HG Wells – HG Wells Biography

Along with the more “realistic” Jules Verne, Herbert George Wells is considered the founder of science fiction; Narrative hypotheses such as time travel, the invasion of aliens or the ability to make oneself invisible (not to mention the possible effects of genetic experimentation) are due to him; all issues that, in hindsight, largely characterize current science fiction and that make Wells a true forerunner.

This visionary novelist wrote almost by accident. He was born on September 21, 1866 in Bromley, England, into a poor family. He inherited a passion for reading from his father, a man of broad interests, professional cricketer, and owner of a small pottery shop. However, despite these different activities, the income was barely enough to keep the family above misery.

It was, therefore, the economic difficulty of the family, which forced Herbert to drop out of college, to contribute to the family budget. The different biographies that were written after his death describe him in that time, fighting in the textile trade, behind the counter of a pharmacy or as a helper in a school. All unpleasant jobs for him, resulting in continual layoffs or jumping from job to job.

In 1884 Wells he struggled to return to school and received a scholarship to study at the Royal College of Science and Technology, London. There he would study all scientific subjects for three years, becoming particularly enthusiastic about the new Darwinian theory, of which he would become a fervent supporter. After graduation he became an assistant teacher at a school in Holt, North Wales. In 1888 he returned to teach in London, where he joined the Henley House School faculty and completed his education, graduating with honors in Zoology in 1890.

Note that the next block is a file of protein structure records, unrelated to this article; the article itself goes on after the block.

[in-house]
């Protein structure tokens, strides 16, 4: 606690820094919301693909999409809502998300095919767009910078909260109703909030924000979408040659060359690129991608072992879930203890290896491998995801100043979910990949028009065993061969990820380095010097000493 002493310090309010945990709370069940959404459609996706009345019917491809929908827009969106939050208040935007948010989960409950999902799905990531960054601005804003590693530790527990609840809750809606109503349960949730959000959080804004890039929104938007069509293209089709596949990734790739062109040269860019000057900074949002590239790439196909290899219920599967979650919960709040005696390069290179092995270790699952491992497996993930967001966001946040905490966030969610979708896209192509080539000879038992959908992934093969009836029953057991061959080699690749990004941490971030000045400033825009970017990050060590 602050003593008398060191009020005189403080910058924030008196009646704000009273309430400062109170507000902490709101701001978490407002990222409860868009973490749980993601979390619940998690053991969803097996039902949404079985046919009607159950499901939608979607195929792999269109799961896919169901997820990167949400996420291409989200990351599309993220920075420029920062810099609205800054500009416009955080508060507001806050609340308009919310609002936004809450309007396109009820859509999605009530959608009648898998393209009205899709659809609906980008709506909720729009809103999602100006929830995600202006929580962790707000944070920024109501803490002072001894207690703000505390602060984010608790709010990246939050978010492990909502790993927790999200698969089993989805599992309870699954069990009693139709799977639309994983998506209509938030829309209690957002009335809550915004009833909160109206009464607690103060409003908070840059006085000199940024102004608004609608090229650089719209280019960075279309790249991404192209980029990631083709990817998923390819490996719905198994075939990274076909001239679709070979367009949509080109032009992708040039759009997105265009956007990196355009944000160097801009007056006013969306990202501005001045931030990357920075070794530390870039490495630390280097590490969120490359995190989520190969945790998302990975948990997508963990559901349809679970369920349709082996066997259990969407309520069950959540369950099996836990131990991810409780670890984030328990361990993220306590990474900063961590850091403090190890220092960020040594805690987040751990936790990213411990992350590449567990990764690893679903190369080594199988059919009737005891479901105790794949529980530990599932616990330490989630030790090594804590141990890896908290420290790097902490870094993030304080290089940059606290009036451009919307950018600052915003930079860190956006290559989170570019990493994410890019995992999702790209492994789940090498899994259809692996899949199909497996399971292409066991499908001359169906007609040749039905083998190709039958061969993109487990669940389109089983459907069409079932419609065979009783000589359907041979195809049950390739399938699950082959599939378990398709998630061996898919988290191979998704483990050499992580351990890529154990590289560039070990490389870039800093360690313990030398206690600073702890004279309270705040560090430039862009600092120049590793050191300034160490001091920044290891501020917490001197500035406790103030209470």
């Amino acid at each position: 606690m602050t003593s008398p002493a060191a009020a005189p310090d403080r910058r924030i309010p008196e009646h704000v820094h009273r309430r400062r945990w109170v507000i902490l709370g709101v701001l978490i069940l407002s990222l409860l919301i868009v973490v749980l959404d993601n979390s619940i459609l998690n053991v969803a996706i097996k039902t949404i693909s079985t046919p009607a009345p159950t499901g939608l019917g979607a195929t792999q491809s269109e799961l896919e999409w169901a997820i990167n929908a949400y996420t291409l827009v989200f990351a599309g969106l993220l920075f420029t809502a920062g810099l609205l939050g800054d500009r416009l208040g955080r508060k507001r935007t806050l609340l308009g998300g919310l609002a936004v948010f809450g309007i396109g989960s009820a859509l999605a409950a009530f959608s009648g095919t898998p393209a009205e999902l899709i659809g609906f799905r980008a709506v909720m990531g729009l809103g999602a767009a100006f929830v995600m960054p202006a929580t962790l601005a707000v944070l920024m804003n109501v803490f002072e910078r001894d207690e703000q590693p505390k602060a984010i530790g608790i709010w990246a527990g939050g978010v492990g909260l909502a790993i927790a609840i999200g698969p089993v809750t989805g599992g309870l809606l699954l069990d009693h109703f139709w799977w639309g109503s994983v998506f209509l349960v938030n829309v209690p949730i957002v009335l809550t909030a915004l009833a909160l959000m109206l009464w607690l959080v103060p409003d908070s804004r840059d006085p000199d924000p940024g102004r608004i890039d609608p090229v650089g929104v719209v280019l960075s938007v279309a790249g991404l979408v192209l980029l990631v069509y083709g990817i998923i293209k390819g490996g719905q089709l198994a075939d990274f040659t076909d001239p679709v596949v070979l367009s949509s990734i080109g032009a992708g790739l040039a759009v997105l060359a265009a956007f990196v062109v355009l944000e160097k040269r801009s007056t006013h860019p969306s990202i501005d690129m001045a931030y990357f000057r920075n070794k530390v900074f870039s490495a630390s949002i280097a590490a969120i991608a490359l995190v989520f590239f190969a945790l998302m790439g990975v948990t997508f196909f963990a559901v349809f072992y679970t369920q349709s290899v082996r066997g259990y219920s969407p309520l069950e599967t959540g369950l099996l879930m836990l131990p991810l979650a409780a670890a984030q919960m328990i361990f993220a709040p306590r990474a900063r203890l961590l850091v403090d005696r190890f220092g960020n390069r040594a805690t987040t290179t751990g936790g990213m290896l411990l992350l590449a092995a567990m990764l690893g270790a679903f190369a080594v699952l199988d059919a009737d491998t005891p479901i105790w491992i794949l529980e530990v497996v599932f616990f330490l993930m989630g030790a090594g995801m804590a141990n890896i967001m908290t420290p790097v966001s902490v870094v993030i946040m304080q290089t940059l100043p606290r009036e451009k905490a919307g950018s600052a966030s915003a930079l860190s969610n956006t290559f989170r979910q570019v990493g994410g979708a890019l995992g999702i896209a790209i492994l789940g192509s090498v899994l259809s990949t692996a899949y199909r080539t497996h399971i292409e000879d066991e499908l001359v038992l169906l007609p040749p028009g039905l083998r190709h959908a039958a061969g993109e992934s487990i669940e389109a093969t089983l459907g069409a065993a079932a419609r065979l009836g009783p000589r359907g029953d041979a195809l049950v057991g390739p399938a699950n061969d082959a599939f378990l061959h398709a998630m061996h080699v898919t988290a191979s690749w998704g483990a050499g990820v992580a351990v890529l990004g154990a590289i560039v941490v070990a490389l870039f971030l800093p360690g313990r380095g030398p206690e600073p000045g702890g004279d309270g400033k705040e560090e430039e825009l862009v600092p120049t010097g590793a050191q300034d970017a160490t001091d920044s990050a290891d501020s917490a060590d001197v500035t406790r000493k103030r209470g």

His work as a writer, however, has its origin in a pulmonary hemorrhage, which forced him to stay in bed for a long time, and induced him to take up pen and paper, and write articles and essays for newspapers and magazines (in 1893 also produced a biology textbook), based on the fantasies that had long been forming in his fertile mind.

In 1895 he managed to simultaneously publish a volume of short stories, “The stolen bacillus and other incidents“and the masterpieces”The time Machine” Y “The wonderful visit. “They were a resounding success: these strange and extraordinary novels earned him a reputation as a writer of exceptional vigor and imagination. The same year he married Amy Catherine Robbins, who had been his student (Wells He had already married his cousin in 1891, but the marriage had been annulled).

The series of novels continued at full speed and they came out in rapid succession. “The island of Dr. Moreau“,”The invisible man“,”War of the Worlds“,”The Man in the Moon“and others, whose dissemination would make him a world-famous author.
Achieved notoriety and economic well-being, HG Wells began to review his attitude and the issues he approached with a different perspective. Also due to the outbreak of the First World War, he became more interested in politics and in formulating specific ideas about the establishment of a “universal state” (adhering to a socialist current called “fabianism“and even managing to personally expose his ideas to Theodore Roosevelt and Stalin).

From that time there are four essays in which he exposed his theories, and two novels in which there are utopian visions of the future in a positive key. The old man Wells he saw science as a dark and mysterious necromantic power difficult to control and of uncertain consequences; now science was seen as a means to improve human conditions and to search for the beautiful, the true and the Just.

This optimistic vision would, unfortunately, once again be clouded with the advent of Nazism and the outbreak of the Second World War. His later writings, in fact, remind the Wells of its origins: with “The fate of Homo Sapiens“(written in 1939) and” Lmind to the edge of the abyss“(1945), the author seems to definitively condemn humanity to an end without the possibility of salvation.

Haunted by these dark visions HG Wells died in London on August 13, 1946. Two craters on the Moon and another on Mars, have been baptized “Wells crater” in his honor.